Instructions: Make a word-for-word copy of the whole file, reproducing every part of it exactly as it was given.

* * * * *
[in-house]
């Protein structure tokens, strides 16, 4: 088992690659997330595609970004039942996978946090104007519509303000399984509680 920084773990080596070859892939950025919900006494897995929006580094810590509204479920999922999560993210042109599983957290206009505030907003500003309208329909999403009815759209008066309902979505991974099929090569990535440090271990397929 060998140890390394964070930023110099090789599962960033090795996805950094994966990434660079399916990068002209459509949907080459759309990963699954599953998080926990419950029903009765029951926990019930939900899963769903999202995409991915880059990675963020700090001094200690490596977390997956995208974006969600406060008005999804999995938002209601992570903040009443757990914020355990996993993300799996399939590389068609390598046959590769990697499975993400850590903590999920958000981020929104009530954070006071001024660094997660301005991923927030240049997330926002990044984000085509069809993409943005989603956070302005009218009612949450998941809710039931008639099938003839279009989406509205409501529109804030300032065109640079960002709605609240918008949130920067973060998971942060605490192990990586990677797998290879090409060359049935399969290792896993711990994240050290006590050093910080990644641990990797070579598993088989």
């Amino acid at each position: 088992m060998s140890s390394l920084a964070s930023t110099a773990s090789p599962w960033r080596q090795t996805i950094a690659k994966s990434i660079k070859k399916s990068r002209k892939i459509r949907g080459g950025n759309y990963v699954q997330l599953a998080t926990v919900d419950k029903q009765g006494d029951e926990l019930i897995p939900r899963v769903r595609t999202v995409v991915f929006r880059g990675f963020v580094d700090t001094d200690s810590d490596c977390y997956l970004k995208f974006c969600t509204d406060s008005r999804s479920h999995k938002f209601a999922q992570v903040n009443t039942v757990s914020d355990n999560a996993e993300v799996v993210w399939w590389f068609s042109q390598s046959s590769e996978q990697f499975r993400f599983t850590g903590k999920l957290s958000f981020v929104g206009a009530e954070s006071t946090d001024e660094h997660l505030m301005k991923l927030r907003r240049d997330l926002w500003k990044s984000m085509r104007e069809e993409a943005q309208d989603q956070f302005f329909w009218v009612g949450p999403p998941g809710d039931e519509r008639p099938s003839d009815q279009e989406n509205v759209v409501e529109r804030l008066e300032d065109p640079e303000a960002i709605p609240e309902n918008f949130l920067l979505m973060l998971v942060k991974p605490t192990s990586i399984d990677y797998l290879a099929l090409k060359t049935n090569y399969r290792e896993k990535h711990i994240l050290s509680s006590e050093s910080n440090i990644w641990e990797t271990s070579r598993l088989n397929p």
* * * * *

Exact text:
[in-house]
């Protein structure tokens, strides 16, 4: 088992690659997330595609970004039942996978946090104007519509303000399984509680 920084773990080596070859892939950025919900006494897995929006580094810590509204479920999922999560993210042109599983957290206009505030907003500003309208329909999403009815759209008066309902979505991974099929090569990535440090271990397929 060998140890390394964070930023110099090789599962960033090795996805950094994966990434660079399916990068002209459509949907080459759309990963699954599953998080926990419950029903009765029951926990019930939900899963769903999202995409991915880059990675963020700090001094200690490596977390997956995208974006969600406060008005999804999995938002209601992570903040009443757990914020355990996993993300799996399939590389068609390598046959590769990697499975993400850590903590999920958000981020929104009530954070006071001024660094997660301005991923927030240049997330926002990044984000085509069809993409943005989603956070302005009218009612949450998941809710039931008639099938003839279009989406509205409501529109804030300032065109640079960002709605609240918008949130920067973060998971942060605490192990990586990677797998290879090409060359049935399969290792896993711990994240050290006590050093910080990644641990990797070579598993088989």
């Amino acid at each position: 088992m060998s140890s390394l920084a964070s930023t110099a773990s090789p599962w960033r080596q090795t996805i950094a690659k994966s990434i660079k070859k399916s990068r002209k892939i459509r949907g080459g950025n759309y990963v699954q997330l599953a998080t926990v919900d419950k029903q009765g006494d029951e926990l019930i897995p939900r899963v769903r595609t999202v995409v991915f929006r880059g990675f963020v580094d700090t001094d200690s810590d490596c977390y997956l970004k995208f974006c969600t509204d406060s008005r999804s479920h999995k938002f209601a999922q992570v903040n009443t039942v757990s914020d355990n999560a996993e993300v799996v993210w399939w590389f068609s042109q390598s046959s590769e996978q990697f499975r993400f599983t850590g903590k999920l957290s958000f981020v929104g206009a009530e954070s006071t946090d001024e660094h997660l505030m301005k991923l927030r907003r240049d997330l926002w500003k990044s984000m085509r104007e069809e993409a943005q309208d989603q956070f302005f329909w009218v009612g949450p999403p998941g809710d039931e519509r008639p099938s003839d009815q279009e989406n509205v759209v409501e529109r804030l008066e300032d065109p640079e303000a960002i709605p609240e309902n918008f949130l920067l979505m973060l998971v942060k991974p605490t192990s990586i399984d990677y797998l290879a099929l090409k060359t049935n090569y399969r290792e896993k990535h711990i994240l050290s509680s006590e050093s910080n440090i990644w641990e990797t271990s070579r598993l088989n397929p």